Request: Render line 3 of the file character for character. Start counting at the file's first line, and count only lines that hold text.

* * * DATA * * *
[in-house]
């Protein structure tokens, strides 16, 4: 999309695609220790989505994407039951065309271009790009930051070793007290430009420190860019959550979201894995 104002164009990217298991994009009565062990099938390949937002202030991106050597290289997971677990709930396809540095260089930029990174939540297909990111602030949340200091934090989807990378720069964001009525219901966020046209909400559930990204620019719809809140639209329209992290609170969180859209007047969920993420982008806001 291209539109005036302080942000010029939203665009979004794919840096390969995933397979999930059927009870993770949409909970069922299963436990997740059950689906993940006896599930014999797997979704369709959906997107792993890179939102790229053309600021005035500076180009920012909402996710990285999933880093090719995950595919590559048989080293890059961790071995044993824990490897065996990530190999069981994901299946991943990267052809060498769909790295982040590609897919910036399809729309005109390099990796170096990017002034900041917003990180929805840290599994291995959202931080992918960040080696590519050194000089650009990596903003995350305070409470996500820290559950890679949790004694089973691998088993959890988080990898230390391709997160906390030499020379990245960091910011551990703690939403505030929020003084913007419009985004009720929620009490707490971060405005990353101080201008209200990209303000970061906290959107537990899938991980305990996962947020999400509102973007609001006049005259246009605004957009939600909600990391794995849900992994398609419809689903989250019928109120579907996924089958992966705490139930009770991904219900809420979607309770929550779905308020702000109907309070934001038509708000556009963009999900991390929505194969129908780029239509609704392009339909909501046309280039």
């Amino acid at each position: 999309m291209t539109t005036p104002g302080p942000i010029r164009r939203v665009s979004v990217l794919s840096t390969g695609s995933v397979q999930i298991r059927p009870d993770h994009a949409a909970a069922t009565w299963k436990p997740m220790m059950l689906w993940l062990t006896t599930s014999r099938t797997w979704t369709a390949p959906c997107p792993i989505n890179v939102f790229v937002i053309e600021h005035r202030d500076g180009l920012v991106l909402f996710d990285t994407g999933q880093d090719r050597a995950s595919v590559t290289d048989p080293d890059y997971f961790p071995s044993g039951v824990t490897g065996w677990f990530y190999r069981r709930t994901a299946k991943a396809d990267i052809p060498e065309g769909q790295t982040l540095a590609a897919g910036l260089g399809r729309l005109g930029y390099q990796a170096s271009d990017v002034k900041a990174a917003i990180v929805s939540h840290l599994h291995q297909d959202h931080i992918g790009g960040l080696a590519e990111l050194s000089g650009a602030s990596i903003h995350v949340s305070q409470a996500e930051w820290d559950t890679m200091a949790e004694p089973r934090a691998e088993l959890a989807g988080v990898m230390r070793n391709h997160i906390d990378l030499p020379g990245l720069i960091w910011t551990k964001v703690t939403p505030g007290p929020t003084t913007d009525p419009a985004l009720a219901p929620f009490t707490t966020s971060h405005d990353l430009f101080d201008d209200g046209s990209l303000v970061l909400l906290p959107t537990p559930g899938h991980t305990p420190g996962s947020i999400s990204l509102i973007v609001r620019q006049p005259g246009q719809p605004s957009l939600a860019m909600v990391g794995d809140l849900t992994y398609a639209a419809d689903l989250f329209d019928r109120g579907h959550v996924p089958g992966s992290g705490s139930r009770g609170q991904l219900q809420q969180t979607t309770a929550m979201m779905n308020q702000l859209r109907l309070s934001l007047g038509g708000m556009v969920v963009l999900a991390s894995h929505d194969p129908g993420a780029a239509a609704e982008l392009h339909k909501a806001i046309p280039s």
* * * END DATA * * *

């Amino acid at each position: 999309m291209t539109t005036p104002g302080p942000i010029r164009r939203v665009s979004v990217l794919s840096t390969g695609s995933v397979q999930i298991r059927p009870d993770h994009a949409a909970a069922t009565w299963k436990p997740m220790m059950l689906w993940l062990t006896t599930s014999r099938t797997w979704t369709a390949p959906c997107p792993i989505n890179v939102f790229v937002i053309e600021h005035r202030d500076g180009l920012v991106l909402f996710d990285t994407g999933q880093d090719r050597a995950s595919v590559t290289d048989p080293d890059y997971f961790p071995s044993g039951v824990t490897g065996w677990f990530y190999r069981r709930t994901a299946k991943a396809d990267i052809p060498e065309g769909q790295t982040l540095a590609a897919g910036l260089g399809r729309l005109g930029y390099q990796a170096s271009d990017v002034k900041a990174a917003i990180v929805s939540h840290l599994h291995q297909d959202h931080i992918g790009g960040l080696a590519e990111l050194s000089g650009a602030s990596i903003h995350v949340s305070q409470a996500e930051w820290d559950t890679m200091a949790e004694p089973r934090a691998e088993l959890a989807g988080v990898m230390r070793n391709h997160i906390d990378l030499p020379g990245l720069i960091w910011t551990k964001v703690t939403p505030g007290p929020t003084t913007d009525p419009a985004l009720a219901p929620f009490t707490t966020s971060h405005d990353l430009f101080d201008d209200g046209s990209l303000v970061l909400l906290p959107t537990p559930g899938h991980t305990p420190g996962s947020i999400s990204l509102i973007v609001r620019q006049p005259g246009q719809p605004s957009l939600a860019m909600v990391g794995d809140l849900t992994y398609a639209a419809d689903l989250f329209d019928r109120g579907h959550v996924p089958g992966s992290g705490s139930r009770g609170q991904l219900q809420q969180t979607t309770a929550m979201m779905n308020q702000l859209r109907l309070s934001l007047g038509g708000m556009v969920v963009l999900a991390s894995h929505d194969p129908g993420a780029a239509a609704e982008l392009h339909k909501a806001i046309p280039s």